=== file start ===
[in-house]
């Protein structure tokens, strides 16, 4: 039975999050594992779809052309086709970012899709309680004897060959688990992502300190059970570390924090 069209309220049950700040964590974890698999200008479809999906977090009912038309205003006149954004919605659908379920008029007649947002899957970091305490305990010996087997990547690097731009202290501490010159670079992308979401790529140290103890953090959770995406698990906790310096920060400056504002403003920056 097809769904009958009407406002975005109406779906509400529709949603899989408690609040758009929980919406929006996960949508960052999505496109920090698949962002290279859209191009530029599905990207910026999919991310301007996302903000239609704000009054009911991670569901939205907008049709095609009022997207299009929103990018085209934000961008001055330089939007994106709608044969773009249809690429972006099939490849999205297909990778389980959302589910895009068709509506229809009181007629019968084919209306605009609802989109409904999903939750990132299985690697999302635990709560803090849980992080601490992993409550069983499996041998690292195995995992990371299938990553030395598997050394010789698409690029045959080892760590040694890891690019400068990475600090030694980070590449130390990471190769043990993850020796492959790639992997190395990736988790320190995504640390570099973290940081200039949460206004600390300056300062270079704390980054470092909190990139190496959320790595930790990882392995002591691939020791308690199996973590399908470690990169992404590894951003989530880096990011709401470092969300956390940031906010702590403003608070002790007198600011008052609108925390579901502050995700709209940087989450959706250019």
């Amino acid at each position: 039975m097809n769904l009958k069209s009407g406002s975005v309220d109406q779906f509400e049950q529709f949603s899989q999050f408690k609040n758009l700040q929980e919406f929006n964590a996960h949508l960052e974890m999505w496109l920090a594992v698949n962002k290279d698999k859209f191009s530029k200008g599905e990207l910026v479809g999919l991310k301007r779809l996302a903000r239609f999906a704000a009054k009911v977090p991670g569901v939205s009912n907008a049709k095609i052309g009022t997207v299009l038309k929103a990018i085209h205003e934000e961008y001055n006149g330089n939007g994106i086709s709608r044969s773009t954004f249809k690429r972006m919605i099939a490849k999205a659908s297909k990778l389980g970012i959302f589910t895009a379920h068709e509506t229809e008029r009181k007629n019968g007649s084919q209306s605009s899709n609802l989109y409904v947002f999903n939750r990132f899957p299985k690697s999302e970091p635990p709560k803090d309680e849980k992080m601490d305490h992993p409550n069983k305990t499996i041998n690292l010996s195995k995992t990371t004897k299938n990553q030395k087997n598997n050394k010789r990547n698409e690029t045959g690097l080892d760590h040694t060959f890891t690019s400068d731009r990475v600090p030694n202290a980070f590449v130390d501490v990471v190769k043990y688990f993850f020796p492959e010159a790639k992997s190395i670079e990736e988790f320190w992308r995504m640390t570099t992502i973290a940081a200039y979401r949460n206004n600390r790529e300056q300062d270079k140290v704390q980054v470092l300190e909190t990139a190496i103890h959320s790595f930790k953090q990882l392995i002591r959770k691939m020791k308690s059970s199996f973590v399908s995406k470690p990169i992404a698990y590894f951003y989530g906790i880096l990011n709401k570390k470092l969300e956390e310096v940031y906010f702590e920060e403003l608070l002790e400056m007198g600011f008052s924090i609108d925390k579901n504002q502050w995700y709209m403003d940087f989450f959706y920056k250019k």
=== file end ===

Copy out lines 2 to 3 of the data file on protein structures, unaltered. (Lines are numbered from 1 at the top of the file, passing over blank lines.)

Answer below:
């Protein structure tokens, strides 16, 4: 039975999050594992779809052309086709970012899709309680004897060959688990992502300190059970570390924090 069209309220049950700040964590974890698999200008479809999906977090009912038309205003006149954004919605659908379920008029007649947002899957970091305490305990010996087997990547690097731009202290501490010159670079992308979401790529140290103890953090959770995406698990906790310096920060400056504002403003920056 097809769904009958009407406002975005109406779906509400529709949603899989408690609040758009929980919406929006996960949508960052999505496109920090698949962002290279859209191009530029599905990207910026999919991310301007996302903000239609704000009054009911991670569901939205907008049709095609009022997207299009929103990018085209934000961008001055330089939007994106709608044969773009249809690429972006099939490849999205297909990778389980959302589910895009068709509506229809009181007629019968084919209306605009609802989109409904999903939750990132299985690697999302635990709560803090849980992080601490992993409550069983499996041998690292195995995992990371299938990553030395598997050394010789698409690029045959080892760590040694890891690019400068990475600090030694980070590449130390990471190769043990993850020796492959790639992997190395990736988790320190995504640390570099973290940081200039949460206004600390300056300062270079704390980054470092909190990139190496959320790595930790990882392995002591691939020791308690199996973590399908470690990169992404590894951003989530880096990011709401470092969300956390940031906010702590403003608070002790007198600011008052609108925390579901502050995700709209940087989450959706250019």
């Amino acid at each position: 039975m097809n769904l009958k069209s009407g406002s975005v309220d109406q779906f509400e049950q529709f949603s899989q999050f408690k609040n758009l700040q929980e919406f929006n964590a996960h949508l960052e974890m999505w496109l920090a594992v698949n962002k290279d698999k859209f191009s530029k200008g599905e990207l910026v479809g999919l991310k301007r779809l996302a903000r239609f999906a704000a009054k009911v977090p991670g569901v939205s009912n907008a049709k095609i052309g009022t997207v299009l038309k929103a990018i085209h205003e934000e961008y001055n006149g330089n939007g994106i086709s709608r044969s773009t954004f249809k690429r972006m919605i099939a490849k999205a659908s297909k990778l389980g970012i959302f589910t895009a379920h068709e509506t229809e008029r009181k007629n019968g007649s084919q209306s605009s899709n609802l989109y409904v947002f999903n939750r990132f899957p299985k690697s999302e970091p635990p709560k803090d309680e849980k992080m601490d305490h992993p409550n069983k305990t499996i041998n690292l010996s195995k995992t990371t004897k299938n990553q030395k087997n598997n050394k010789r990547n698409e690029t045959g690097l080892d760590h040694t060959f890891t690019s400068d731009r990475v600090p030694n202290a980070f590449v130390d501490v990471v190769k043990y688990f993850f020796p492959e010159a790639k992997s190395i670079e990736e988790f320190w992308r995504m640390t570099t992502i973290a940081a200039y979401r949460n206004n600390r790529e300056q300062d270079k140290v704390q980054v470092l300190e909190t990139a190496i103890h959320s790595f930790k953090q990882l392995i002591r959770k691939m020791k308690s059970s199996f973590v399908s995406k470690p990169i992404a698990y590894f951003y989530g906790i880096l990011n709401k570390k470092l969300e956390e310096v940031y906010f702590e920060e403003l608070l002790e400056m007198g600011f008052s924090i609108d925390k579901n504002q502050w995700y709209m403003d940087f989450f959706y920056k250019k």